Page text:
The abrupt cries of two crows startled me. Stopping, I looked up and saw one of them -an old scrawny bird, on an rocky outcrop far above me. My breath caught in my throat as I realised the crows was rising an alarm. A gust of wind whipped up around me, pressing cold fingers against my legs. I felt a shiver run up my spine and my fingers began to claw into the passageway as if the rocks were moving into suffocate me.

I started to feel on the edge of a panic attack. I dropped my head and took in deep breaths, willing away the urge to get out and be far away from here. I tried to convince myself this was nothing but my feelings were telling me different. I needed to sit down but I couldn’t. Letting my hands slide, I felt then becoming grazed but I didn’t care.

The crows was screaming above me and I couldn’t hear anything but their shrill cries. I thought some wild tribesmen are going to appear and cart me off or a witch pop up and casting a curse on me. I tried to laugh it away, telling myself how silly I was being. Nothing was going to happen!

I focused on the ground, counting all the stones until they merged into one. There came the sound of something heavy shifting and groaning. I looked up, picturing a giant emerging from the rock face. Instead though, I saw a few small rocks tumbling down. Frowning, I turned my attention to that and saw a chuck of crag cracking away.

Rumbling vibrations came through the ground, shaking through me. Movement re-entered my body like water bursting through a dam. I spun and fled, pain shooting into my right ankle. Branches scrapped at me as if trying to hold me back, but I broke free and stumbled out of the pass. Landing heavily on sharp grass, I twisted and looked back.

A rock slide was happening! Close to where I had been bits of crag were falling and whacking the plants. The sounds were a mixture of rock on rock, crunching and snapping of greenery and groaning. Dust plumed, forming a creamy-yellowy cloud that puffed itself into the sky.

I lent back, breathing deeply and tasting grit in my mouth. When the echoing noises had faded, I eased up and inspected the now blocked passage. It was hard to tell and maybe I was being too dramatic, but that had been a close call.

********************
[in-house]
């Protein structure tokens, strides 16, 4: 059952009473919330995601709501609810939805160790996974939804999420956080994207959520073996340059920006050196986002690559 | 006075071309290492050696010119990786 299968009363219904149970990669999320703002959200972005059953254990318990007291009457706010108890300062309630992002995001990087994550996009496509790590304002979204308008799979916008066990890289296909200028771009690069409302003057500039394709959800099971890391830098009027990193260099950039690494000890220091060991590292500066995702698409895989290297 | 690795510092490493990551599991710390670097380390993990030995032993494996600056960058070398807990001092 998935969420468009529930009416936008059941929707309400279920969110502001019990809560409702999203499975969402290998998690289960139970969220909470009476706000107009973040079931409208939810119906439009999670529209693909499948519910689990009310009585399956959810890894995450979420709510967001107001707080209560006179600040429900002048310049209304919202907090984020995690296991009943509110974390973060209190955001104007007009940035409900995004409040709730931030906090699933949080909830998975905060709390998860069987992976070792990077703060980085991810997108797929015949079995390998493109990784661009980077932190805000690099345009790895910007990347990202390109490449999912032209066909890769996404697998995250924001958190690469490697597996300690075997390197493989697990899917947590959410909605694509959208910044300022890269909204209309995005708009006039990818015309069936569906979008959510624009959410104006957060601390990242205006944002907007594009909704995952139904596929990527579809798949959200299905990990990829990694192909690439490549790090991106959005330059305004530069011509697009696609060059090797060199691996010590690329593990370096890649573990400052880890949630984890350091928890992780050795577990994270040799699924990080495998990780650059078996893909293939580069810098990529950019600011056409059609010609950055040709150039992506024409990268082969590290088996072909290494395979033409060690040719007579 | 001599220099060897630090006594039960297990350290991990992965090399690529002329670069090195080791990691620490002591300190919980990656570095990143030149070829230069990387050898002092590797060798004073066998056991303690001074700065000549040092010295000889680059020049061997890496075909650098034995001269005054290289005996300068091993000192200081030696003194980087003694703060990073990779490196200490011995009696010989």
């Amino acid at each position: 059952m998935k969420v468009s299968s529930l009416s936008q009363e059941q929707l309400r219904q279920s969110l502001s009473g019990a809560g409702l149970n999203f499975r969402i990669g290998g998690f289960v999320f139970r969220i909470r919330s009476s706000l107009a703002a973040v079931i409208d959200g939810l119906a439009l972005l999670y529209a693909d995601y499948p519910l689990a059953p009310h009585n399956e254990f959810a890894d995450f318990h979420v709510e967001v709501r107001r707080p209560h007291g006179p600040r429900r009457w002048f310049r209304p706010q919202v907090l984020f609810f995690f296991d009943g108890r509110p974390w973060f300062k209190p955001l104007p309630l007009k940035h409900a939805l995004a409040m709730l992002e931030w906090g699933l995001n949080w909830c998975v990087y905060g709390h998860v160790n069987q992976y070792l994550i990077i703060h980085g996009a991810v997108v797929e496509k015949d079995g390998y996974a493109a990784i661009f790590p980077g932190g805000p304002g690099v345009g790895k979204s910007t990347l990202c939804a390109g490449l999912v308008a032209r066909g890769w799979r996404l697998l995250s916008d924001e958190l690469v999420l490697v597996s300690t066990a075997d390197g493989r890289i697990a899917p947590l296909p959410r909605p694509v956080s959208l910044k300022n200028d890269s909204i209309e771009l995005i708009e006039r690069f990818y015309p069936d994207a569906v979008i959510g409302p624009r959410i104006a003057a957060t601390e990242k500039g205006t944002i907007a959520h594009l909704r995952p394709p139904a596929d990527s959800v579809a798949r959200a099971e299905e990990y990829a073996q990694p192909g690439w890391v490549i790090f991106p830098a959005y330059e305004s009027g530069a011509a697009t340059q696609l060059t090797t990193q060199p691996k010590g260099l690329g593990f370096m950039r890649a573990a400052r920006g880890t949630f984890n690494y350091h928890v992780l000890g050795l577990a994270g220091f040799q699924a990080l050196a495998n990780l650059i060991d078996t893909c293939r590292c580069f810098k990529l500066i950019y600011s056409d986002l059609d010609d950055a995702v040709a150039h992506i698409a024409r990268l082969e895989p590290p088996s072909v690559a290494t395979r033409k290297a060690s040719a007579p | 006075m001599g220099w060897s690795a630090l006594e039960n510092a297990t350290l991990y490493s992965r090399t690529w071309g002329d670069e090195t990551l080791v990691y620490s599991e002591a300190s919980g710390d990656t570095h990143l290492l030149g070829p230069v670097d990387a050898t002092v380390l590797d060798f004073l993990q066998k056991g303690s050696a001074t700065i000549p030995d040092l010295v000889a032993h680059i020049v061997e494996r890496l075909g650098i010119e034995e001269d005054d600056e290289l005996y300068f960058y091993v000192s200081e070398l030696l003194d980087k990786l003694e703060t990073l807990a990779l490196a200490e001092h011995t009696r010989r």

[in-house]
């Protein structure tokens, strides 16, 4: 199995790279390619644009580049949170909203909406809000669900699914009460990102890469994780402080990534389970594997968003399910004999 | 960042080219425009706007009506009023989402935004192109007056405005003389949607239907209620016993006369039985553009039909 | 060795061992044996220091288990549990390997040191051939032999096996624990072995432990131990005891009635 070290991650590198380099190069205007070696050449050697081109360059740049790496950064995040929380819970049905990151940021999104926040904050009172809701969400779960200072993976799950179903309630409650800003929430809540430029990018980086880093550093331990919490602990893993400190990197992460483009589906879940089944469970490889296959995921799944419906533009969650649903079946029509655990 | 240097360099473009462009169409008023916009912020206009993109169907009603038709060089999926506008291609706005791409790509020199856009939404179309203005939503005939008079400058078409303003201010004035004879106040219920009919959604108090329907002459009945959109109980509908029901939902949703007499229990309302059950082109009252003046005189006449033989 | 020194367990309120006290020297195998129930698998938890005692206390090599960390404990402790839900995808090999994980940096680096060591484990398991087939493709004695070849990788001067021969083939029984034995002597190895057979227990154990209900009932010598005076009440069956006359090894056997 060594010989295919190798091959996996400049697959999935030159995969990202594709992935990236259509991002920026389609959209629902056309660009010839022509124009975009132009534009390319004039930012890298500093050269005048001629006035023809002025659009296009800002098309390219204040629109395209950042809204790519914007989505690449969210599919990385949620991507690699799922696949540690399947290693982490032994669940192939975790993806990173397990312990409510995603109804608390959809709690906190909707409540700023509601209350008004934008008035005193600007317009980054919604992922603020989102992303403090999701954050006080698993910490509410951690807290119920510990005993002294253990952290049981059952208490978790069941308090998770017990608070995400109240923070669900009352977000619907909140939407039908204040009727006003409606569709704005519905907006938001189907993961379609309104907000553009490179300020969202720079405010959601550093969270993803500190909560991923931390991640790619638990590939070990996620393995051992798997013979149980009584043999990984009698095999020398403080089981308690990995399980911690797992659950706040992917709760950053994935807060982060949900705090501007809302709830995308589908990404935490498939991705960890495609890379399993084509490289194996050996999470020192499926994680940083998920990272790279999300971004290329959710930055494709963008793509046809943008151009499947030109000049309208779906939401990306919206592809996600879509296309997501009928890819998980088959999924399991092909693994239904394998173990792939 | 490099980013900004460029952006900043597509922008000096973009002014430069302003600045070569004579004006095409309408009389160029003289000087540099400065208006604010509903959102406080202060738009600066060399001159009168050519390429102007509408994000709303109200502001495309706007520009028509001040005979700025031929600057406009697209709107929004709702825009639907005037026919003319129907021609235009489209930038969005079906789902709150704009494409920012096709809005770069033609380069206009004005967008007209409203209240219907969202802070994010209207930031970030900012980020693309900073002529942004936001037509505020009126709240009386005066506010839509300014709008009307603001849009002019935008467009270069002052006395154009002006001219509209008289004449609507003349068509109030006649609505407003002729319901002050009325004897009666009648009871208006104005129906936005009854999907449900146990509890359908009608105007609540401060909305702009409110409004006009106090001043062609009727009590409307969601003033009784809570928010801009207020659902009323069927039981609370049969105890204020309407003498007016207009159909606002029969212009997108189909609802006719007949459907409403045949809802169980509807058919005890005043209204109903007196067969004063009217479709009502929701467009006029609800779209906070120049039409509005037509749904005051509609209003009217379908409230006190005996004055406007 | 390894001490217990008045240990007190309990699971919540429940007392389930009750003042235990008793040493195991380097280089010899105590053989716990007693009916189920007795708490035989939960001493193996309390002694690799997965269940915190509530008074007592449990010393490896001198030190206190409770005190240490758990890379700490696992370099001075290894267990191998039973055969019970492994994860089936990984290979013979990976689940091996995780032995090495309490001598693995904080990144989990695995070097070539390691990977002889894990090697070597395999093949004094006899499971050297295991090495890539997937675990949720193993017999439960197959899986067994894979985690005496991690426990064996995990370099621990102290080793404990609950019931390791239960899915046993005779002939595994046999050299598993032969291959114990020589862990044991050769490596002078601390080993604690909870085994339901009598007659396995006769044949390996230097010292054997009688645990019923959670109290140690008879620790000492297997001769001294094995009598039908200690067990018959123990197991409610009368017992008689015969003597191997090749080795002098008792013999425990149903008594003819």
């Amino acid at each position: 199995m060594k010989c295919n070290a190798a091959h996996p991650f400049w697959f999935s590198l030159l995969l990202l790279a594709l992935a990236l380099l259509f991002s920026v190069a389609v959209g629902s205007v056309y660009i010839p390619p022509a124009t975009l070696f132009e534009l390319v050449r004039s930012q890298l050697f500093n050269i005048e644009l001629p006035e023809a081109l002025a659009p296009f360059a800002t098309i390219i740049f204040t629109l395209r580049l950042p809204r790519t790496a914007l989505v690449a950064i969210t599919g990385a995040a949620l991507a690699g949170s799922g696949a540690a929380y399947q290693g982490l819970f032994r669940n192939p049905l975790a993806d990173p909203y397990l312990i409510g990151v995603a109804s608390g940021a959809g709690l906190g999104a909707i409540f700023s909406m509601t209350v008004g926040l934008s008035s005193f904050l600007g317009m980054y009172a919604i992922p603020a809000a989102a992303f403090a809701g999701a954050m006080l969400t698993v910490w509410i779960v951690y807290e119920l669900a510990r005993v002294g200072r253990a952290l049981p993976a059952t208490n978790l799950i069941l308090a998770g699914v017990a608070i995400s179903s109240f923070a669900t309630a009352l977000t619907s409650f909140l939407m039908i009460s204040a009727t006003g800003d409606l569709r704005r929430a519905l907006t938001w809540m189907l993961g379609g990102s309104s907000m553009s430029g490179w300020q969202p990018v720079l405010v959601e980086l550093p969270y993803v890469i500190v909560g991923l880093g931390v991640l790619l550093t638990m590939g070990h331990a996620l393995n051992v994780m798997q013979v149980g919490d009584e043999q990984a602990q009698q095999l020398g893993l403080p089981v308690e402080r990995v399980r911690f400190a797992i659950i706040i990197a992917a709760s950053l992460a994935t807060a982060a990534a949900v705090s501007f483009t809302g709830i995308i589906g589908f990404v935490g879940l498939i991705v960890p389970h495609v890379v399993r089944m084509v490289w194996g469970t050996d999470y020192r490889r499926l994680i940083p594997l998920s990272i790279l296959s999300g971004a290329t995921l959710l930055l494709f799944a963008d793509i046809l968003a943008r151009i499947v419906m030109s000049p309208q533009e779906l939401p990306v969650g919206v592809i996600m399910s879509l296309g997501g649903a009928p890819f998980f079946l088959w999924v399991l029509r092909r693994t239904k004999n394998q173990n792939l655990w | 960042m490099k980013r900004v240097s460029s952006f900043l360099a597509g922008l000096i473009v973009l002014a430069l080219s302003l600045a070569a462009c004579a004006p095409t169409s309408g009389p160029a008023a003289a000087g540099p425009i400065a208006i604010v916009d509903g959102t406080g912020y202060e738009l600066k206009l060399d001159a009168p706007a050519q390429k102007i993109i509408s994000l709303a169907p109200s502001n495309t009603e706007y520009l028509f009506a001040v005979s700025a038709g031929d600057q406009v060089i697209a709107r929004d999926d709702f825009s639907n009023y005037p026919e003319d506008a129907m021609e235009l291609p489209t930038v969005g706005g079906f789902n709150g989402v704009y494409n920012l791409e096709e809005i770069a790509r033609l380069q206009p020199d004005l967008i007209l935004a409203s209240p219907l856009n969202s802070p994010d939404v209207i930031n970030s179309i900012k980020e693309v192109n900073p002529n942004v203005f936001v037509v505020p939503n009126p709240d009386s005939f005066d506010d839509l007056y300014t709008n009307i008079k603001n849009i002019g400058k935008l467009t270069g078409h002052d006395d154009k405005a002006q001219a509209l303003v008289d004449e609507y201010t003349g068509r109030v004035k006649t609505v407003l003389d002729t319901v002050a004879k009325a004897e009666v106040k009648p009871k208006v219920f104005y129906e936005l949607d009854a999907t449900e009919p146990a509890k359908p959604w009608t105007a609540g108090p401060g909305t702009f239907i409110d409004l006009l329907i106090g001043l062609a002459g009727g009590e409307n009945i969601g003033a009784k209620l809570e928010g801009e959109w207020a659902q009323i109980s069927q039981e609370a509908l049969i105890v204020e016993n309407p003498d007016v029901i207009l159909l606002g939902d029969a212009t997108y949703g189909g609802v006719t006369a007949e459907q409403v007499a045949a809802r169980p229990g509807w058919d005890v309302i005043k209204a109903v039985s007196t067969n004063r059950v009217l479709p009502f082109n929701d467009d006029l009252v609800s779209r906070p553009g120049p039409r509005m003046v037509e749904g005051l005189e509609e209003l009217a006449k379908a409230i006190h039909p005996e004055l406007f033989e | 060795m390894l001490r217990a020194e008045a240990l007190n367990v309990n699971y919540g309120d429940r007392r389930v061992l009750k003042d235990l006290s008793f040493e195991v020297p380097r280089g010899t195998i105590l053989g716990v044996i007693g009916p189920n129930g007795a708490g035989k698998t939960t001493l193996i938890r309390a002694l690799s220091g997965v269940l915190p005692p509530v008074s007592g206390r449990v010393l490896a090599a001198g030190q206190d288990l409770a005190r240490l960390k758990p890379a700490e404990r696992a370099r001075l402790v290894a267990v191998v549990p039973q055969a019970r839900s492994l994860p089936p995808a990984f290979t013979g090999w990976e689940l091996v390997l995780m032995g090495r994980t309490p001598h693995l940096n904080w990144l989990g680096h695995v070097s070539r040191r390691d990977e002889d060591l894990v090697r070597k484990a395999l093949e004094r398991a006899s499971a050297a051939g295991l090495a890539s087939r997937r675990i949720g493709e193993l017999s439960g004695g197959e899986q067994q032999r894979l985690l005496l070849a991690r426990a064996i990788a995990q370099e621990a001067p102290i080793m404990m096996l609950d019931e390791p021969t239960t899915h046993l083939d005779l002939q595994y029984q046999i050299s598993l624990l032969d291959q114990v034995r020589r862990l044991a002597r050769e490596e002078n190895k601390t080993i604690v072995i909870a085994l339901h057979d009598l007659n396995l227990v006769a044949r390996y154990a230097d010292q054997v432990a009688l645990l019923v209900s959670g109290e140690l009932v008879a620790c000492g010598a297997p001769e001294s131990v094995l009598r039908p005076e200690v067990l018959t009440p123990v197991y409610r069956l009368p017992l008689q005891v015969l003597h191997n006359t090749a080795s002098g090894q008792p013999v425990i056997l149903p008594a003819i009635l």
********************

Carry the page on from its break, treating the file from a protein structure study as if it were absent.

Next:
A ruffing of wings drew me away and I saw two crows land on the boulder and stare at me.

‘Thank you,’ I said aloud, ‘you were trying to warn me, weren’t you?’

The crows eyed me, clicked their beaks and took off again, flying away over the treetops.

With a final glance at the pass which now seemed harmless once more, I turned away and took the longer route into the woods.

 

(Inspired from; https://scvincent.com/2017/08/03/thursday-photo-prompt-watchers-writephoto/ with thanks.)

Flying No More

crash-landing-2387526_1920

I was so lucky that my step-cousin part-owned a hot air balloon and was a member of a club. As we drifted upwards, I lend out of the basket and looked down at the field we were leaving. About four other balloons bobbed around us and there was twelve still on the ground waiting to take off.

The thought that always comes to mind at this moment popped into my head; this looks like a giant’s birthday party. I giggled then looked around at the other brightly coloured hot air balloons. They filled the blue sky and white clouds with a patch work of multi-colours, making them noticeable for miles. My step-cousin’s hot air balloon was purple, pink and yellow with lighter shades in between to blend the colours.

I had never been in the area we were travelling over today and my step-cousin had said there was something interesting he wanted me to see. Rising higher, the sound of the hot air balloon’s flame and the wind in my ears, I saw the world as I imagined birds do. The green, yellow and brown fields, patches of trees, the town with it’s mix of buildings and toy like cars and people.

‘We should be high enough now, Hanna!’ my step-cousin shouted.

I turned to look at him. He was an average looking thirty-odd year old, with a mane of light brown hair, a thin face and body. He wore glasses, a plain t-shirt and old jeans and boots. He wasn’t married, didn’t have any kids, bu he and his girlfriend were pretty steady. She had a fear of heights though which was why I was here and not her.